(Disclaimer: I'm an experienced server-side Java programmer, but with little crypto experience.)
I've got a login server which, given a login+password pair, should issue a unique auth token. Using the same login+password pair multiple times should issue new unique tokens, all of them should be valid at the same time. A token is a ciphertext that only the login server should be able to create. Everyone else should only be able to extract the payload from it.
First, I thought I should just use RSA to encrypt the payload with the private key. Other parties would just use the public key to decrypt it. But I read somewhere that RSA cipher doesn't provide integrity and authenticity so I figured I need to add an RSA signature, so it'd look like:
RSAcipher-with-private-key(payload-length + payload + RSAsignature(payload))
Then I discovered that the plaintext cannot be larger than the key size and thus I need a symmetric cipher, so I went researching on AES and stumbled upon GCM. As I understand, GCM solves the A. and I. problems, so I wouldn't need the signature anymore, and came up with that:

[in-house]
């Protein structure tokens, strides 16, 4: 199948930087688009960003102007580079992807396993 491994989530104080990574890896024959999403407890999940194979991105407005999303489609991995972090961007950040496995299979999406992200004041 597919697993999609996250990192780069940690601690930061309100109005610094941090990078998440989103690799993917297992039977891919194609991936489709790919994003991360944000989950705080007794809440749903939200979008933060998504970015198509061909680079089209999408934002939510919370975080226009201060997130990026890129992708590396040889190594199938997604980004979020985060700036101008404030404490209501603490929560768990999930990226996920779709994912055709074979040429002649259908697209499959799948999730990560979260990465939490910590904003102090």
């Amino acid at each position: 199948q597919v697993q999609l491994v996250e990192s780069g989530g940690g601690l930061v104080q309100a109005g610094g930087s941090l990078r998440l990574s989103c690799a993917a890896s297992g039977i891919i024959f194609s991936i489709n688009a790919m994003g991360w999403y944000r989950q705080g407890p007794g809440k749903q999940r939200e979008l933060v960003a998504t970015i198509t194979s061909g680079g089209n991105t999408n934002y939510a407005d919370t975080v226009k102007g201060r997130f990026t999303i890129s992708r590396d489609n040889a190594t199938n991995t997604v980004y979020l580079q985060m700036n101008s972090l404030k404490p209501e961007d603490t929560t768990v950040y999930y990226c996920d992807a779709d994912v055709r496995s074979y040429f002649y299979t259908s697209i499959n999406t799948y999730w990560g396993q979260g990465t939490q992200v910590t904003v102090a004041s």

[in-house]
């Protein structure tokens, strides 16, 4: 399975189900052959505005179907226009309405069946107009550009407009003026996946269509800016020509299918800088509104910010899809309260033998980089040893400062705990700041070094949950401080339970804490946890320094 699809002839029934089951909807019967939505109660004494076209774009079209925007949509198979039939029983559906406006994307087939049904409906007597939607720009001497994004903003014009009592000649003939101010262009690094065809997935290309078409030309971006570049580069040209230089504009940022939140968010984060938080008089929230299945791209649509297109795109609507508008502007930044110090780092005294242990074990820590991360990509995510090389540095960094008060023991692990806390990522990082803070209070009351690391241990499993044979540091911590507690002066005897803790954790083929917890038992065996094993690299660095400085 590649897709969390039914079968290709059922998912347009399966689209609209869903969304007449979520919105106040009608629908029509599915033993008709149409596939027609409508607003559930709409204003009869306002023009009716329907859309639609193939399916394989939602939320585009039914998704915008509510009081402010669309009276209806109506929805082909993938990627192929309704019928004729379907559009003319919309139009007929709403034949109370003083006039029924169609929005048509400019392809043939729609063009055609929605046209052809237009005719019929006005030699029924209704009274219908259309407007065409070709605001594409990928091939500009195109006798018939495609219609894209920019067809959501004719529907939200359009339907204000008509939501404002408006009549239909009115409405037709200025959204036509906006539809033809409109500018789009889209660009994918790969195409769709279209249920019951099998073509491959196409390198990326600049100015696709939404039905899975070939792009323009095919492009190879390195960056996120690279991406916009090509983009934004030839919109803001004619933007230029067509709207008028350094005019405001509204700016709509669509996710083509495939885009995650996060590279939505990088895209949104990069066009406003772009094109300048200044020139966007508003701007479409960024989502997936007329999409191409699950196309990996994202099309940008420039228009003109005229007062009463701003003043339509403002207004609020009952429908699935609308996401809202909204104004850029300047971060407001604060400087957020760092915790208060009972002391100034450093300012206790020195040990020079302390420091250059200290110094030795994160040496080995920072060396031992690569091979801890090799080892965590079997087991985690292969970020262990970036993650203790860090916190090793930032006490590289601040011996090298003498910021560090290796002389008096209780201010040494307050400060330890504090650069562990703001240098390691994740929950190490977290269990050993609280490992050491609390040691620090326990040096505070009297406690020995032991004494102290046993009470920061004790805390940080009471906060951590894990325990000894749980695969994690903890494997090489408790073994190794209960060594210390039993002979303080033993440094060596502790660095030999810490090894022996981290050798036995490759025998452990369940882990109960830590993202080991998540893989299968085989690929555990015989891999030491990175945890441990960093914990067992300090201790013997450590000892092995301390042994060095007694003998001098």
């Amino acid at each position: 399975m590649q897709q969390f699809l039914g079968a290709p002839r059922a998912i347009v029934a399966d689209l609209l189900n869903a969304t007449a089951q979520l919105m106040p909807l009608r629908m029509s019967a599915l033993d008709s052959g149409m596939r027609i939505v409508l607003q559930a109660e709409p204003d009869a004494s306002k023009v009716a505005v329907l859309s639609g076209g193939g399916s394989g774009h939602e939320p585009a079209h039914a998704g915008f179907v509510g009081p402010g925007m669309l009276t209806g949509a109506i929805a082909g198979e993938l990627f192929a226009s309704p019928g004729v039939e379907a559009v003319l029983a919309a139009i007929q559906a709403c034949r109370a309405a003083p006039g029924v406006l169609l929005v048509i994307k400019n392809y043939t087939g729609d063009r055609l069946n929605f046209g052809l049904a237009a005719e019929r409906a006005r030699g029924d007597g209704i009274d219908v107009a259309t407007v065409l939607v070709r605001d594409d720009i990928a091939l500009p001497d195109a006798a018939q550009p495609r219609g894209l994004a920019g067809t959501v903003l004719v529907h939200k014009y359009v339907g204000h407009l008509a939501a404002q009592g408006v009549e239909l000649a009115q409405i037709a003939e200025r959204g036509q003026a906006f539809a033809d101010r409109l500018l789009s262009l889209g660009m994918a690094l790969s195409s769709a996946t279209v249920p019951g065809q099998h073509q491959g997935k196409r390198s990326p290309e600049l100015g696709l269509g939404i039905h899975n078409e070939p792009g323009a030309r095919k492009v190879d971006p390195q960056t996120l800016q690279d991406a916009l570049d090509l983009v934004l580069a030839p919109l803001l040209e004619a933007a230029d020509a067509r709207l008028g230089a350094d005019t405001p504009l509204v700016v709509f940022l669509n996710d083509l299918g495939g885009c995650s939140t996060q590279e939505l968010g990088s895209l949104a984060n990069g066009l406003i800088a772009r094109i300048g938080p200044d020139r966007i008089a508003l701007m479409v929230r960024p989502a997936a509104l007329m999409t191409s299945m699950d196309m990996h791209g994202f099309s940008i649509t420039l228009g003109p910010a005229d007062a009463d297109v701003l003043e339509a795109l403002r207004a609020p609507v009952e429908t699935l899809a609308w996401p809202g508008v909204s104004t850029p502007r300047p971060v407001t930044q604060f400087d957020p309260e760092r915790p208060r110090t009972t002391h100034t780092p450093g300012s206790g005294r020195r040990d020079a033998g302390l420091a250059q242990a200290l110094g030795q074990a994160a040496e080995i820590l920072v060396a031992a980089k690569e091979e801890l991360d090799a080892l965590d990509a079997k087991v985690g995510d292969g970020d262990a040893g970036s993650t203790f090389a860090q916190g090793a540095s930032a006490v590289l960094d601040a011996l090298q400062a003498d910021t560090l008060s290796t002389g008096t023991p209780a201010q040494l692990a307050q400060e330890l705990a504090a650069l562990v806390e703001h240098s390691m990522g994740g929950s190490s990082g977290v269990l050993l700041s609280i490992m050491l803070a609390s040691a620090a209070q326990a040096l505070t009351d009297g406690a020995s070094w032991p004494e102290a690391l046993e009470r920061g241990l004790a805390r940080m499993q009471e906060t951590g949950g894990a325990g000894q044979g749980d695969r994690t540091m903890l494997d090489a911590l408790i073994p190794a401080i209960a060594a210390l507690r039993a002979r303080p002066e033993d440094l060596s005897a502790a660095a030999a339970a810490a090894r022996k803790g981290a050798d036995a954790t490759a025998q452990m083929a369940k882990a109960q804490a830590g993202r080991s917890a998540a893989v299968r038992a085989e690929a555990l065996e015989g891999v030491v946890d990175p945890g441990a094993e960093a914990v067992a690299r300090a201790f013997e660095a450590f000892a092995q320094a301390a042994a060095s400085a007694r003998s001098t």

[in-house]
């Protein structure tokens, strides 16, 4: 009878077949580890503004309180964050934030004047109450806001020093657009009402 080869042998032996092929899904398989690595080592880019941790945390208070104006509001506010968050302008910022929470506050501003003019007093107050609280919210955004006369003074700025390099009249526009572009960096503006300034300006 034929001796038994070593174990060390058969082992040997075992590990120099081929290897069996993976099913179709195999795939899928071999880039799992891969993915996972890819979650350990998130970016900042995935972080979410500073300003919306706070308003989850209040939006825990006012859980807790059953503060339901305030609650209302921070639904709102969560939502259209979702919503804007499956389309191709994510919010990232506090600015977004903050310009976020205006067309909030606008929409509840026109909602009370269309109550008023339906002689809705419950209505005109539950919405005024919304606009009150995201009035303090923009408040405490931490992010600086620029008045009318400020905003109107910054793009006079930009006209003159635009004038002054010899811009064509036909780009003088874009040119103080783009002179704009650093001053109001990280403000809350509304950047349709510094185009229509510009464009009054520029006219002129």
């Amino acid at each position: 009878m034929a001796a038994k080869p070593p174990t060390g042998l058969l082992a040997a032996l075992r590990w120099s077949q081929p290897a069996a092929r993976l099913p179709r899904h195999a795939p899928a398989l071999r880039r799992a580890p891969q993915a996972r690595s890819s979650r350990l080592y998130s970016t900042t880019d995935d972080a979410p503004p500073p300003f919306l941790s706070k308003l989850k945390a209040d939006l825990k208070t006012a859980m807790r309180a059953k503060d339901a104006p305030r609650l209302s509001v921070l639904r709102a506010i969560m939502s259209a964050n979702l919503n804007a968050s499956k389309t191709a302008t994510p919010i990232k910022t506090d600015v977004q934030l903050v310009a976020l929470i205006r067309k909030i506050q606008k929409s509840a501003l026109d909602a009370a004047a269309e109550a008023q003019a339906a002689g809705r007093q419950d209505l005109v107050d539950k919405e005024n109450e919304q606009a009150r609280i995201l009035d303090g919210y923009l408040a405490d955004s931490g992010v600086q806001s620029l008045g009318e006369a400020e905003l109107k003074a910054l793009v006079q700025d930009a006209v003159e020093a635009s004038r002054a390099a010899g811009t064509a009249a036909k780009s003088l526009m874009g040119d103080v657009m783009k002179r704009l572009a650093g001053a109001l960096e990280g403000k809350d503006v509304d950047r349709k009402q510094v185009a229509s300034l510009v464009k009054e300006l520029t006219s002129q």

RSAcipher-with-private-key(AESkey + GCMiv) + AES-GCM-cipher(payload)
So the other parties would extract the AESkey and GCMiv using the public key, and then use that to decipher the AEScipher block.
I'm using BouncyCastle java library, since some people say AES/GCM in Java 1.8 is broken.
Will that work, is that secure, am I trying to invent a wheel here? If that's the case, what out of the box solution I could use?
GCMParameterSpecwhile Bouncy uses
IvParameterSpecapparently for compatibility with older JREs (which didn't have GCM) -- which is a perfectly sensible goal for BC that is not a goal for Oracle. (And all of which is implementation and only matters after you get the design right.) $\endgroup$